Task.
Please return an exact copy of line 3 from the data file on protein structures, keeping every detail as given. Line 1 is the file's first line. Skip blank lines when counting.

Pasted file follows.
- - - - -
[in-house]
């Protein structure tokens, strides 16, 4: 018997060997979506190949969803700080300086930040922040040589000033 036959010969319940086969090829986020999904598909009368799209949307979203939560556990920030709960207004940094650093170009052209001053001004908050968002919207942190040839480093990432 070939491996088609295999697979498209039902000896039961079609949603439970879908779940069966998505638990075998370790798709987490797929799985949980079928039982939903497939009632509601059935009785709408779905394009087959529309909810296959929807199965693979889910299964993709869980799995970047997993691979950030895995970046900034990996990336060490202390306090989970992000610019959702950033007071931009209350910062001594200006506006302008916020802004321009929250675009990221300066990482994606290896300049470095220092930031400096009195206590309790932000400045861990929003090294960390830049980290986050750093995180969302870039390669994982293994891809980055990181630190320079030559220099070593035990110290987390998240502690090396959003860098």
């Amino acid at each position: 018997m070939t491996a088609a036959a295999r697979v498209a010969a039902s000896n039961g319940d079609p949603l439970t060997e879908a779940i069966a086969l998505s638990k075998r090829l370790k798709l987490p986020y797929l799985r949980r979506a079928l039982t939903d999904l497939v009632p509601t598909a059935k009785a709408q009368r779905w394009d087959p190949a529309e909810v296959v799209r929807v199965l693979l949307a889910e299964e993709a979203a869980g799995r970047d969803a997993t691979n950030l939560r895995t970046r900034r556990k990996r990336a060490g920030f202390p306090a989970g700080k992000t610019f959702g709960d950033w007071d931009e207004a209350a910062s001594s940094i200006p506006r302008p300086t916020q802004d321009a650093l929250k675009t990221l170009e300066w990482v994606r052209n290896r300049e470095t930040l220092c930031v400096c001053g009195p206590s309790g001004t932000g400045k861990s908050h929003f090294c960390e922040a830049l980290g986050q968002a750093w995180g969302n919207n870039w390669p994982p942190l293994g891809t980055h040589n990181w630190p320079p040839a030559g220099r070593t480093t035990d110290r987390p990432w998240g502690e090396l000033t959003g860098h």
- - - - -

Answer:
């Amino acid at each position: 018997m070939t491996a088609a036959a295999r697979v498209a010969a039902s000896n039961g319940d079609p949603l439970t060997e879908a779940i069966a086969l998505s638990k075998r090829l370790k798709l987490p986020y797929l799985r949980r979506a079928l039982t939903d999904l497939v009632p509601t598909a059935k009785a709408q009368r779905w394009d087959p190949a529309e909810v296959v799209r929807v199965l693979l949307a889910e299964e993709a979203a869980g799995r970047d969803a997993t691979n950030l939560r895995t970046r900034r556990k990996r990336a060490g920030f202390p306090a989970g700080k992000t610019f959702g709960d950033w007071d931009e207004a209350a910062s001594s940094i200006p506006r302008p300086t916020q802004d321009a650093l929250k675009t990221l170009e300066w990482v994606r052209n290896r300049e470095t930040l220092c930031v400096c001053g009195p206590s309790g001004t932000g400045k861990s908050h929003f090294c960390e922040a830049l980290g986050q968002a750093w995180g969302n919207n870039w390669p994982p942190l293994g891809t980055h040589n990181w630190p320079p040839a030559g220099r070593t480093t035990d110290r987390p990432w998240g502690e090396l000033t959003g860098h």